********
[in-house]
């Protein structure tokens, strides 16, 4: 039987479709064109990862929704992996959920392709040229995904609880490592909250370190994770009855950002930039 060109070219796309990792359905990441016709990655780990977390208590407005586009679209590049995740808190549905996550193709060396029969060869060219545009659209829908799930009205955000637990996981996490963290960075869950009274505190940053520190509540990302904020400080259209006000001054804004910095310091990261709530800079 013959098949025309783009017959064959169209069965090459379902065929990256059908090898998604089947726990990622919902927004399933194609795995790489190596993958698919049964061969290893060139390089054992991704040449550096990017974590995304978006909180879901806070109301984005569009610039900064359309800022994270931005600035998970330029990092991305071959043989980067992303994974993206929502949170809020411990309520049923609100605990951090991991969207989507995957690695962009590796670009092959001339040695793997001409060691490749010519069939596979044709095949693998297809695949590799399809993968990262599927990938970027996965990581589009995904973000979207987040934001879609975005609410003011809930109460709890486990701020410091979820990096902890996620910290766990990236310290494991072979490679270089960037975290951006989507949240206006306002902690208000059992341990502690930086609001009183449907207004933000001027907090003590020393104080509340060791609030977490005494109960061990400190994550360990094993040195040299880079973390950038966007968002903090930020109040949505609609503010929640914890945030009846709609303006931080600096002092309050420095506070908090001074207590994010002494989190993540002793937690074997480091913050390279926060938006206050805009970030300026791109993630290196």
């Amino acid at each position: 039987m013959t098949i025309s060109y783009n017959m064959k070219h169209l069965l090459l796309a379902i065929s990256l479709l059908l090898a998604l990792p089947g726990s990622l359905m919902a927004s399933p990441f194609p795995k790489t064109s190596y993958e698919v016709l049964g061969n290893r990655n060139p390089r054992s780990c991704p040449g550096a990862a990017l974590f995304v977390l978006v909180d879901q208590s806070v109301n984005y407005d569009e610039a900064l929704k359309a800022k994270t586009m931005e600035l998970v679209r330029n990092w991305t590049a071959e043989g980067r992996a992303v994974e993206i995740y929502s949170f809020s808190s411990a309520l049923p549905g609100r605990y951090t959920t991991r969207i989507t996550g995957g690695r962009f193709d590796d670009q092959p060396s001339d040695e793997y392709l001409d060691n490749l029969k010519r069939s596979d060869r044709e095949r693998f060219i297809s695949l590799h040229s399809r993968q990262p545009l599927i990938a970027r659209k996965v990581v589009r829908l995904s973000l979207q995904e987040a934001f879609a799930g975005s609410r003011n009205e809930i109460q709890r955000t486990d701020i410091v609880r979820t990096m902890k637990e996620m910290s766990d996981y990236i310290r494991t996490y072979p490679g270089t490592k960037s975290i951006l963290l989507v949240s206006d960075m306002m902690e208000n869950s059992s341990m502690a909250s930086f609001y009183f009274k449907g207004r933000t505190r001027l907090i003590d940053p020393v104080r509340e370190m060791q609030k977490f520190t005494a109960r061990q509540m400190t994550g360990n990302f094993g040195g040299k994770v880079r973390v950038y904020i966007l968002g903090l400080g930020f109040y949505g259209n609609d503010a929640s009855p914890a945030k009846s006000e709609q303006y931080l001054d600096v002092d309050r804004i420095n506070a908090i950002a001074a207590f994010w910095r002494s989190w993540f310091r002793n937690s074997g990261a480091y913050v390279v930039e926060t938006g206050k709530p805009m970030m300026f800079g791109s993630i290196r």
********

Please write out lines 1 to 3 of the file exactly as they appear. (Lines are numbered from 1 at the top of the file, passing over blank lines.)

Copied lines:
[in-house]
């Protein structure tokens, strides 16, 4: 039987479709064109990862929704992996959920392709040229995904609880490592909250370190994770009855950002930039 060109070219796309990792359905990441016709990655780990977390208590407005586009679209590049995740808190549905996550193709060396029969060869060219545009659209829908799930009205955000637990996981996490963290960075869950009274505190940053520190509540990302904020400080259209006000001054804004910095310091990261709530800079 013959098949025309783009017959064959169209069965090459379902065929990256059908090898998604089947726990990622919902927004399933194609795995790489190596993958698919049964061969290893060139390089054992991704040449550096990017974590995304978006909180879901806070109301984005569009610039900064359309800022994270931005600035998970330029990092991305071959043989980067992303994974993206929502949170809020411990309520049923609100605990951090991991969207989507995957690695962009590796670009092959001339040695793997001409060691490749010519069939596979044709095949693998297809695949590799399809993968990262599927990938970027996965990581589009995904973000979207987040934001879609975005609410003011809930109460709890486990701020410091979820990096902890996620910290766990990236310290494991072979490679270089960037975290951006989507949240206006306002902690208000059992341990502690930086609001009183449907207004933000001027907090003590020393104080509340060791609030977490005494109960061990400190994550360990094993040195040299880079973390950038966007968002903090930020109040949505609609503010929640914890945030009846709609303006931080600096002092309050420095506070908090001074207590994010002494989190993540002793937690074997480091913050390279926060938006206050805009970030300026791109993630290196």
């Amino acid at each position: 039987m013959t098949i025309s060109y783009n017959m064959k070219h169209l069965l090459l796309a379902i065929s990256l479709l059908l090898a998604l990792p089947g726990s990622l359905m919902a927004s399933p990441f194609p795995k790489t064109s190596y993958e698919v016709l049964g061969n290893r990655n060139p390089r054992s780990c991704p040449g550096a990862a990017l974590f995304v977390l978006v909180d879901q208590s806070v109301n984005y407005d569009e610039a900064l929704k359309a800022k994270t586009m931005e600035l998970v679209r330029n990092w991305t590049a071959e043989g980067r992996a992303v994974e993206i995740y929502s949170f809020s808190s411990a309520l049923p549905g609100r605990y951090t959920t991991r969207i989507t996550g995957g690695r962009f193709d590796d670009q092959p060396s001339d040695e793997y392709l001409d060691n490749l029969k010519r069939s596979d060869r044709e095949r693998f060219i297809s695949l590799h040229s399809r993968q990262p545009l599927i990938a970027r659209k996965v990581v589009r829908l995904s973000l979207q995904e987040a934001f879609a799930g975005s609410r003011n009205e809930i109460q709890r955000t486990d701020i410091v609880r979820t990096m902890k637990e996620m910290s766990d996981y990236i310290r494991t996490y072979p490679g270089t490592k960037s975290i951006l963290l989507v949240s206006d960075m306002m902690e208000n869950s059992s341990m502690a909250s930086f609001y009183f009274k449907g207004r933000t505190r001027l907090i003590d940053p020393v104080r509340e370190m060791q609030k977490f520190t005494a109960r061990q509540m400190t994550g360990n990302f094993g040195g040299k994770v880079r973390v950038y904020i966007l968002g903090l400080g930020f109040y949505g259209n609609d503010a929640s009855p914890a945030k009846s006000e709609q303006y931080l001054d600096v002092d309050r804004i420095n506070a908090i950002a001074a207590f994010w910095r002494s989190w993540f310091r002793n937690s074997g990261a480091y913050v390279v930039e926060t938006g206050k709530p805009m970030m300026f800079g791109s993630i290196r």